The Rhode Island (Plaintiff) Attorney General brought a public nuisance action against lead paint manufacturers (Defendants).
A public nuisance action cannot be brought against product manufacturers if the products do not unreasonably interfere with a right common to the general public and the manufacturers do not have control over the product when it caused the harm.Â
The Attorney General for Plaintiff brought a public nuisance action against Defendants, former paint manufacturers whose products contained lead. The trial court denied Defendants’ motion to dismiss and Defendant appealed.
Can a public nuisance action be brought against product manufacturers whose product does not interfere with a public right and who does not have control over the product when it caused the harm?
(Williams, C.J.) No. A public nuisance action cannot be brought against product manufacturers if the products do not unreasonably interfere with a right common to the general public and the manufacturers do not have control over the product when it caused the harm. Â Public nuisance has three elements: 1) an unreasonable interference, 2) with a right common to the general public, 3) by a person or people with control over the instrumentality alleged to have created the nuisance when the damage occurred. To satisfy the first element, the interference must deprive all members of the community of a right to a resource to which they are entitled. A public right is an indivisible resource shared by the public, such as air, water, or public rights of way. The right of an individual child not to be sickened by lead paint is not a public right. This action also fails the third element as the manufacturers of the paint were not still in control of the paint when the harm was done to the children of Rhode Island. This element is important in public nuisance cases because the principal remedy in these cases is abatement. Plaintiff may have a remedy against Defendants through product liability law. Public nuisance law centers on the abatement of activities that annoy or bother the public, but product liability law holds manufacturers liable for harmful products. Reversed.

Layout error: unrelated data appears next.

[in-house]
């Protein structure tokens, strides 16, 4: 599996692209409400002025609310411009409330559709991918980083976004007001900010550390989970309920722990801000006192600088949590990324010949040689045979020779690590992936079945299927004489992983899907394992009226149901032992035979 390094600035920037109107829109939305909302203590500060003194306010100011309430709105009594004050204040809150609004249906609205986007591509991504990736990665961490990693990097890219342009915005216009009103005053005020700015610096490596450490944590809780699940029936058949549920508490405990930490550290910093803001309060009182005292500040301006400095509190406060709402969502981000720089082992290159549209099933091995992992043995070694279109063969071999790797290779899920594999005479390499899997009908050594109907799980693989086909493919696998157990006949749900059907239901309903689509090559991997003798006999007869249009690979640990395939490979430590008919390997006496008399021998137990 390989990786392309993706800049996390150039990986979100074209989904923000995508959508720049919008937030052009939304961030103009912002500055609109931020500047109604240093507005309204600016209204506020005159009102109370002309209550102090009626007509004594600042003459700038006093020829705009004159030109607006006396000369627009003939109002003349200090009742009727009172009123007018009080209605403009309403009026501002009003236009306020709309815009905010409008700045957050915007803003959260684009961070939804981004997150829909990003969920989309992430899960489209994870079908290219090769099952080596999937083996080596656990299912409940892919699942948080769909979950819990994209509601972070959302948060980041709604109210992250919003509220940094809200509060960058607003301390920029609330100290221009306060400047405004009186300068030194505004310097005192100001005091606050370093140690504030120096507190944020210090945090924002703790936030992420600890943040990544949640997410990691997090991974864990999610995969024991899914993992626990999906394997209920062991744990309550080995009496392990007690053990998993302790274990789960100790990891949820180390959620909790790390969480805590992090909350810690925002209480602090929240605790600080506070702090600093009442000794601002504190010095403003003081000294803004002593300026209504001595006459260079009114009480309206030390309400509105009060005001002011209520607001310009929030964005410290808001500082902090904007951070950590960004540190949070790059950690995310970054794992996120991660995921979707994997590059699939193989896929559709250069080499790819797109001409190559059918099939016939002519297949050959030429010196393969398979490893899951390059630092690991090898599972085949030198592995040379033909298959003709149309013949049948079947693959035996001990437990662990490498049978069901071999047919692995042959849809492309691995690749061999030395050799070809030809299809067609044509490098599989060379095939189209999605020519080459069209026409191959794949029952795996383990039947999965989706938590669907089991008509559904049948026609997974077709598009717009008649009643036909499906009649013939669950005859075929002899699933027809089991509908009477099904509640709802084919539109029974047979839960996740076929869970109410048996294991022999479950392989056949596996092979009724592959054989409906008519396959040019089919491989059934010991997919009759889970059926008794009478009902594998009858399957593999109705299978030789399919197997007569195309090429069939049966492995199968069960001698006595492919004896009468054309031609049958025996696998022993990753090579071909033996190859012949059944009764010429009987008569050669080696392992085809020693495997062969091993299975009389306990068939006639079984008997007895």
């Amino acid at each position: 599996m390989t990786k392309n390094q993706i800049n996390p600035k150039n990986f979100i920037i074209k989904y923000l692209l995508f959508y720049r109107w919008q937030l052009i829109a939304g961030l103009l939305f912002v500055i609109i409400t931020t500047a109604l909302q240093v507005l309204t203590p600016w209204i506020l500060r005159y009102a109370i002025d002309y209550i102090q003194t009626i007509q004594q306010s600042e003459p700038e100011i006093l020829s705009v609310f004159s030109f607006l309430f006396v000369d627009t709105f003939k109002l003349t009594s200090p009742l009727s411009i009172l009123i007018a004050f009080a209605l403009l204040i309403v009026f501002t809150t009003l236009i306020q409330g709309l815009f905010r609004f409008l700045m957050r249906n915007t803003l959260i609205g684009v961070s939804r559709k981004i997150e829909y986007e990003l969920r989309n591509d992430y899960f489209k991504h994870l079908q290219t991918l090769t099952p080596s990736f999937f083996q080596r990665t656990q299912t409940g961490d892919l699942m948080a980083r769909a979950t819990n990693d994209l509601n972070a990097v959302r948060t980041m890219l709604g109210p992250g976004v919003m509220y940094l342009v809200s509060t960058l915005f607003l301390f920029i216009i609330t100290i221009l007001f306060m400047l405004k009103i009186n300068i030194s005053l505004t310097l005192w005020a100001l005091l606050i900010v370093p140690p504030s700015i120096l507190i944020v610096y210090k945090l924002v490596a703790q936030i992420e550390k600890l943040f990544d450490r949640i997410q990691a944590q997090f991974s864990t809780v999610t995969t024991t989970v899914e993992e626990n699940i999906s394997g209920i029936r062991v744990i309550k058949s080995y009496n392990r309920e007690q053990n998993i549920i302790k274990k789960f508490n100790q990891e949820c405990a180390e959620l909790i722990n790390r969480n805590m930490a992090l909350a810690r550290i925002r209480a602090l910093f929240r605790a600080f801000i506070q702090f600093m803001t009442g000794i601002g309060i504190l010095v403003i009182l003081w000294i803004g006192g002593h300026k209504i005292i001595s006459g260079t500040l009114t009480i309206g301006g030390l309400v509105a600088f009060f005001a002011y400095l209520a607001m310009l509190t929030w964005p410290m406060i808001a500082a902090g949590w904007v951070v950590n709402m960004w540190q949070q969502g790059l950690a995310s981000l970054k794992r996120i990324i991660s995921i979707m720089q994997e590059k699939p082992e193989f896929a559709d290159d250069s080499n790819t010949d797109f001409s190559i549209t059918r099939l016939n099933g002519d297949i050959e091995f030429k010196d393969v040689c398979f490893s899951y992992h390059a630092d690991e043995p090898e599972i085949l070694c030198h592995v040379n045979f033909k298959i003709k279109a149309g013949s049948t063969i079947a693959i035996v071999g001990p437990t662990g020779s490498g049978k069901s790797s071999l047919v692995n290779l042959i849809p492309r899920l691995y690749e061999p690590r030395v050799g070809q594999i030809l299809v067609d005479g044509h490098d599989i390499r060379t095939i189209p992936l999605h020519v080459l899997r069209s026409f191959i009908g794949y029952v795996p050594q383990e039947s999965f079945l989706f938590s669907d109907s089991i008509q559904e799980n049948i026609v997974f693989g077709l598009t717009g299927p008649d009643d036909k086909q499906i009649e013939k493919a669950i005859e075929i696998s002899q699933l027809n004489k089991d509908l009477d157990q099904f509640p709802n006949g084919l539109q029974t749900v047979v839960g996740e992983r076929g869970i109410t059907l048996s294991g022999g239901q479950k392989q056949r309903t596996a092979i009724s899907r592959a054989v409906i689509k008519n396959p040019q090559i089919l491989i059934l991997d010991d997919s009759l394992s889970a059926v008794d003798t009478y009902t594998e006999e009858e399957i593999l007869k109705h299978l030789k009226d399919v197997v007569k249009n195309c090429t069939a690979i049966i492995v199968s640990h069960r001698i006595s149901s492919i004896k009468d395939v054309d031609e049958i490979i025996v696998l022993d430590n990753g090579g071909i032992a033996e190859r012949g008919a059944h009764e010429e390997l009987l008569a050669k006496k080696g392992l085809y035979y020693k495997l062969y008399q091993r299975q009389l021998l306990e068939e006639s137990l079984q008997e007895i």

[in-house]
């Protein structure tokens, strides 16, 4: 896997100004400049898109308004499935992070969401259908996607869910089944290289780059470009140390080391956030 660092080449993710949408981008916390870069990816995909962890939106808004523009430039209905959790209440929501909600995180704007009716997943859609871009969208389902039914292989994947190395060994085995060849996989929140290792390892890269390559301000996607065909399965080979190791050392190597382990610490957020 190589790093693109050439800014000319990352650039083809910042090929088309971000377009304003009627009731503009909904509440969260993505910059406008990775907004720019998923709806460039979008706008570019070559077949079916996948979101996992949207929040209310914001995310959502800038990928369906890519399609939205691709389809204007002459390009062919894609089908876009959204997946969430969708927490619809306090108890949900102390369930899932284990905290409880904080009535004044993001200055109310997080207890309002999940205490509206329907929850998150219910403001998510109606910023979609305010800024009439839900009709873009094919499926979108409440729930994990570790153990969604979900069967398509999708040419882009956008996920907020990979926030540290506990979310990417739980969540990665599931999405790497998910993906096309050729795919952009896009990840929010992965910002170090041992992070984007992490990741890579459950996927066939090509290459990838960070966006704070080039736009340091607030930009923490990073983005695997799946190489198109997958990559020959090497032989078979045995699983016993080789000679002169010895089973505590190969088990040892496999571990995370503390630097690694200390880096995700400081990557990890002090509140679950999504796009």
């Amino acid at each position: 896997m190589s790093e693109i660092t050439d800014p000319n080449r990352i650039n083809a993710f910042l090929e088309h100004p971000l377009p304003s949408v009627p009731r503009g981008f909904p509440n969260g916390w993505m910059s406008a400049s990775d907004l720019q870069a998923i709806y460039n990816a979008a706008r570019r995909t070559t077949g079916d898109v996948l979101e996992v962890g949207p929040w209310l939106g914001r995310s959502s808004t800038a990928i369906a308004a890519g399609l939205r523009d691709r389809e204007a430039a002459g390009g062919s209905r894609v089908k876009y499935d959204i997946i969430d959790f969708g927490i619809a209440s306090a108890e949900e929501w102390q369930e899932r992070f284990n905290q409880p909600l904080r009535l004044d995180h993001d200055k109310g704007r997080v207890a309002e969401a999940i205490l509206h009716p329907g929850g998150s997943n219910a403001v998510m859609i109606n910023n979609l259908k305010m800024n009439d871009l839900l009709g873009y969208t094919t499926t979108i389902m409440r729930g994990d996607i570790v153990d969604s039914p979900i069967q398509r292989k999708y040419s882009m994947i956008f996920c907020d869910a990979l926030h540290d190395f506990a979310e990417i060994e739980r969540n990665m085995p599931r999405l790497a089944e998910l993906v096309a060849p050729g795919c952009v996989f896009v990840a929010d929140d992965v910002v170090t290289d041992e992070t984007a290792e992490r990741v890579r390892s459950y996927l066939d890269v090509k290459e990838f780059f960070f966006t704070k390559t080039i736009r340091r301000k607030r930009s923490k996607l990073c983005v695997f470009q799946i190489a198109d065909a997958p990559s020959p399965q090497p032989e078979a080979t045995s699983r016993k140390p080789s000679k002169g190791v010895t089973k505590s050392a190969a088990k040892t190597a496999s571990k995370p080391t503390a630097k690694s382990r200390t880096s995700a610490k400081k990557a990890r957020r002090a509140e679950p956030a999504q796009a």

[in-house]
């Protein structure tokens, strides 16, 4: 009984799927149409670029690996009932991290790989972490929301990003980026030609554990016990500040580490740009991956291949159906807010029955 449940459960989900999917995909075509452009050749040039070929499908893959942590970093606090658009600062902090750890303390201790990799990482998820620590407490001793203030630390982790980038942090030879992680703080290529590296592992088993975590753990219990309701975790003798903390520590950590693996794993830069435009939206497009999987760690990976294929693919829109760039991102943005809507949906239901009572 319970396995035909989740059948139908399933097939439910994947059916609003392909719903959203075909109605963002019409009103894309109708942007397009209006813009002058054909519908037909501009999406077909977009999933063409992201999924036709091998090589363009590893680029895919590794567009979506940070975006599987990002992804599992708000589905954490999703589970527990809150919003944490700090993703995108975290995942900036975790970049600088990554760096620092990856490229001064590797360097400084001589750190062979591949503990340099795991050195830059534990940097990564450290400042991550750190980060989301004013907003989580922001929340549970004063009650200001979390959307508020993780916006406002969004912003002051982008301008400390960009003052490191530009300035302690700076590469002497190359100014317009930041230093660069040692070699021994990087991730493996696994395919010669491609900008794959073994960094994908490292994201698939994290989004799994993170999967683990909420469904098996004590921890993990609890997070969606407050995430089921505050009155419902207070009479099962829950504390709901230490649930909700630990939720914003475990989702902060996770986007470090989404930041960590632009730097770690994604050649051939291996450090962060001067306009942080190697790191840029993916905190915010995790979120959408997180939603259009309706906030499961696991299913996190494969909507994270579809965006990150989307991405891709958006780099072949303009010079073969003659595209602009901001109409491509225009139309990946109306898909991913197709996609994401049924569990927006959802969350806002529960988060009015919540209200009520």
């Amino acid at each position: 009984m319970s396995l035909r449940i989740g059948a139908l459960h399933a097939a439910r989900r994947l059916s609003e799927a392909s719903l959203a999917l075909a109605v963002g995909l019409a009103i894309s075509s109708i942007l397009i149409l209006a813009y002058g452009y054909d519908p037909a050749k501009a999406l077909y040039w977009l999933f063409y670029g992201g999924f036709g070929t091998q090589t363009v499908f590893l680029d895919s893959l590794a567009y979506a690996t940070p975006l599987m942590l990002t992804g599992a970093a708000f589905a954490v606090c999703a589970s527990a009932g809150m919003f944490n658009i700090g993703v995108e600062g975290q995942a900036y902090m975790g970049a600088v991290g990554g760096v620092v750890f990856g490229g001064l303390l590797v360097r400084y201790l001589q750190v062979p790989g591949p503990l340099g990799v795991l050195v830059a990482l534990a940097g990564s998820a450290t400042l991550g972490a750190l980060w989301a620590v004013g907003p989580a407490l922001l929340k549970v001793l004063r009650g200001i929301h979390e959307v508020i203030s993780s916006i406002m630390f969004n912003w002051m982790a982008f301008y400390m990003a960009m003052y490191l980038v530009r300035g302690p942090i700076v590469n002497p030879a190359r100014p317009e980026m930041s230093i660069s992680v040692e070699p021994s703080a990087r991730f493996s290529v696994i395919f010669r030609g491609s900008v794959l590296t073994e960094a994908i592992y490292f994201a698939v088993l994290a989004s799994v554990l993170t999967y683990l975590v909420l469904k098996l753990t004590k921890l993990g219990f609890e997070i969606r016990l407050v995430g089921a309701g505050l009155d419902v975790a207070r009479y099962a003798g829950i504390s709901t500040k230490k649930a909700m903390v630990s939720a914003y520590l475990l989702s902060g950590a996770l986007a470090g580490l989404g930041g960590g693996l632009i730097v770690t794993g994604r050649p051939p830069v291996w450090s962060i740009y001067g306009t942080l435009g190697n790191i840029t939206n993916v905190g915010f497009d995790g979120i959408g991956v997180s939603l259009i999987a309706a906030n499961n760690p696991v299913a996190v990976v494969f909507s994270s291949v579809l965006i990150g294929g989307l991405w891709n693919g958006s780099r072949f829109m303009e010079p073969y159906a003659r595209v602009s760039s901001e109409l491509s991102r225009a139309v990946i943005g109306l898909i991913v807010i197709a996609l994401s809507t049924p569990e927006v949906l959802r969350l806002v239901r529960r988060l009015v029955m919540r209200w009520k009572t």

The court held that the third element was crucial in public nuisance cases because it related to the ability of the defendant to prevent harm. The court also defined â€œpublic rightâ€ as an indivisible resource such as air, land, or water. These limitations on public nuisance law make it inapplicable to â€œstream of commerceâ€ cases. Those cases properly fall under product liability law. Here, the state tried to expand public nuisance law to include stream of commerce issues, but the court resisted this expansion of the common law, finding it inconsistent with the incremental growth of the common law and the legislature’s responsibility to determine public policy.